Excess speculation results in price rises that can not be accounted for from the market fundamentals of supply and demand alone. As we saw above, a political crisis, a war, or a hurricane can threaten or cause supply disruptions, and temporary increases in futures prices result. But crises fade, wars end or fail to affect supply, weather related damage is repaired and, as concerns ease, prices should revert to at or near their previous levels.
Now there are some things which can raise the overall price as for example demand outstripping supply, but in the period 2004-2006 stocks of crude oil in the US were at record highs. So this wasn’t it. Inflation could do it but inflation has only become a concern in 2008 and that largely due to interest rate cuts in response to the subprime crisis. Devaluation of the dollar against other currencies could also be responsible. The dollar has fallen in value against many currencies, most notably the euro (item 307). Now if we were to assess the overall effect of devaluation, we would have to take into account not just the euro, the most extreme case, but a basket of the major currencies against which the dollar has lost less. But for the sake of argument, let’s not. Even if we said the dollar has lost 50% of its value since Bush took office and we increased future contract prices 50% accordingly, this would be $32 (the price at the time of Bush’s first inauguration) plus an extra $16 (the 50% markup). We would therefore expect the price to be around ~$50. To put it mildly, it’s not.
Looking back to when prices rose over and above their underlying costs and the factors of supply and demand, we can say excess speculation in the crude oil futures market began in 2004. Despite the accelerated rate of price increase and the sheer absolute size of it since the subprime fiasco hit in 2007, many in the media, the government, and the public remain in denial about the role of excess speculation. Even if speculation is admitted, a smaller and briefer impact is ascribed to it. The usual suspects are also blamed. It’s the oil companies’ fault or that of oil producers. While neither of these groups are “the good guys”, excess speculation is very much a creature of the financial markets and the major players in them: hedge funds, investment banks, index funds, and sovereign wealth funds.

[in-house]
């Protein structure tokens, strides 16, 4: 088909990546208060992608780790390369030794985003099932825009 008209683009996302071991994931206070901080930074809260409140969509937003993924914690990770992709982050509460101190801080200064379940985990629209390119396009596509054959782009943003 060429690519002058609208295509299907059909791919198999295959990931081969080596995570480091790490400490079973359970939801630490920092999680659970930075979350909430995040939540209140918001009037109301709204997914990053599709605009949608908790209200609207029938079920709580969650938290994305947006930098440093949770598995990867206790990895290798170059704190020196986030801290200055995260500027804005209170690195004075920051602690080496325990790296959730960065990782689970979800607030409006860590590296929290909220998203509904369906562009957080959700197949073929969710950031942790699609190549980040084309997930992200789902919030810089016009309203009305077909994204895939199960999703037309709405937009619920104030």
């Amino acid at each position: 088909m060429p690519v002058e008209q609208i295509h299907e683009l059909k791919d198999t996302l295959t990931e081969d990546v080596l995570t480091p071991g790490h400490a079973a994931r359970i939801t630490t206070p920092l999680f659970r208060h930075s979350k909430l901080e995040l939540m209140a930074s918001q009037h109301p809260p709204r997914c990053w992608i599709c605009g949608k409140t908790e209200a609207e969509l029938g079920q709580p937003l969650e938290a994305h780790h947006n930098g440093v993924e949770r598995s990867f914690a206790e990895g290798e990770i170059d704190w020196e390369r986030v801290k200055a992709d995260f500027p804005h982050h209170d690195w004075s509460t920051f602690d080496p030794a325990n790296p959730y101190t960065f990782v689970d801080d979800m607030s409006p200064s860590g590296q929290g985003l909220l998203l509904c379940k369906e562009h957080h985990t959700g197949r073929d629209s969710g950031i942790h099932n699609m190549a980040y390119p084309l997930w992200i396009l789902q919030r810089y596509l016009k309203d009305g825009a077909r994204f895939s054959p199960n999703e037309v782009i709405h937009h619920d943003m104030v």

How did they do it?
- Low margins. The amount you need to put down on a futures contract is only 5%-7% of its face value. This means that for every dollar invested, $15 to $20 of futures contract could be purchased.
- Paper demand. Most excess speculators never take possession of a single teaspoon of oil. They simply make a bet that the price of oil will rise. They are buying a contract, a financial instrument, not the oil itself. When it comes time to settle up, they sell the contract and pocket the profit or flip it and buy a new contract. Because no oil actually changes hands, these are called “paper” barrels. Oil futures market, however, have no way of distinguishing the demand represented by these paper barrels from that of real consumers of oil, such as refiners. Thus in addition to real demand, this paper demand adds pressure to prices as if it were real.
- The Enron exception. Through its political pull with politicians like then Senator Phil Gramm (R-TX), Enron was able to insert language into the Commodity Futures Modernization Act of 2000 exempting energy trading companies from oversight by the Commodities Futures Trading Commission (CFTC), the government watchdog agency, in the over-the-counter (OTC) market for “futures-like” instruments.
- London-Dubai loophole. In January 2006, the Intercontinental Exchange (ICE) with the blessing of the CFTC (via no-action letters) began allowing American traders to trade futures contracts on oil produced and consumed in this country on foreign terminals in the UK thus circumventing reporting requirements to the CFTC regarding large trader activity and speculation caps. (ICE also has an OTC component.) NYMEX joined with the Dubai Mercantile Exchange to launch a similar venture in May 2007.